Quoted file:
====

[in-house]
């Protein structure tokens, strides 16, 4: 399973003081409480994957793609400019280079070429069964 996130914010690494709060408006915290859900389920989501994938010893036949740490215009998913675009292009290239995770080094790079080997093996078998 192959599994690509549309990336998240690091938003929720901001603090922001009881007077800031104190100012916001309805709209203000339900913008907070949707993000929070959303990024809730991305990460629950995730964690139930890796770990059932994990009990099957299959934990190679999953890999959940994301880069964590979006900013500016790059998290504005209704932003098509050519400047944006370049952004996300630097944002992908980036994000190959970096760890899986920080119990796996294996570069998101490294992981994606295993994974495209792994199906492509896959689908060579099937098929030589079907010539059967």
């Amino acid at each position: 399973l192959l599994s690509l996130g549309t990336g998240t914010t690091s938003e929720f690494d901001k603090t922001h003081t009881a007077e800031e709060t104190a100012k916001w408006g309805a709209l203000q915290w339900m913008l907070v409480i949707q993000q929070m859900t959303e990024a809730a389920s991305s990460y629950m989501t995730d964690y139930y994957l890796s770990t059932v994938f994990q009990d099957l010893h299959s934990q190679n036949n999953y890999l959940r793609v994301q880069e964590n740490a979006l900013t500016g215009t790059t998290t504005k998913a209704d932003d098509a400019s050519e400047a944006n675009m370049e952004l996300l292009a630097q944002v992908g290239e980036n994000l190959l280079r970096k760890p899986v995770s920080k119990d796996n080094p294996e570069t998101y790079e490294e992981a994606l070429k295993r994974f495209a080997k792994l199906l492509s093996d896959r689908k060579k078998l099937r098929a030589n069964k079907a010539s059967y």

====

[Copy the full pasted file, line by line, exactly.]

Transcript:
[in-house]
């Protein structure tokens, strides 16, 4: 399973003081409480994957793609400019280079070429069964 996130914010690494709060408006915290859900389920989501994938010893036949740490215009998913675009292009290239995770080094790079080997093996078998 192959599994690509549309990336998240690091938003929720901001603090922001009881007077800031104190100012916001309805709209203000339900913008907070949707993000929070959303990024809730991305990460629950995730964690139930890796770990059932994990009990099957299959934990190679999953890999959940994301880069964590979006900013500016790059998290504005209704932003098509050519400047944006370049952004996300630097944002992908980036994000190959970096760890899986920080119990796996294996570069998101490294992981994606295993994974495209792994199906492509896959689908060579099937098929030589079907010539059967």
């Amino acid at each position: 399973l192959l599994s690509l996130g549309t990336g998240t914010t690091s938003e929720f690494d901001k603090t922001h003081t009881a007077e800031e709060t104190a100012k916001w408006g309805a709209l203000q915290w339900m913008l907070v409480i949707q993000q929070m859900t959303e990024a809730a389920s991305s990460y629950m989501t995730d964690y139930y994957l890796s770990t059932v994938f994990q009990d099957l010893h299959s934990q190679n036949n999953y890999l959940r793609v994301q880069e964590n740490a979006l900013t500016g215009t790059t998290t504005k998913a209704d932003d098509a400019s050519e400047a944006n675009m370049e952004l996300l292009a630097q944002v992908g290239e980036n994000l190959l280079r970096k760890p899986v995770s920080k119990d796996n080094p294996e570069t998101y790079e490294e992981a994606l070429k295993r994974f495209a080997k792994l199906l492509s093996d896959r689908k060579k078998l099937r098929a030589n069964k079907a010539s059967y």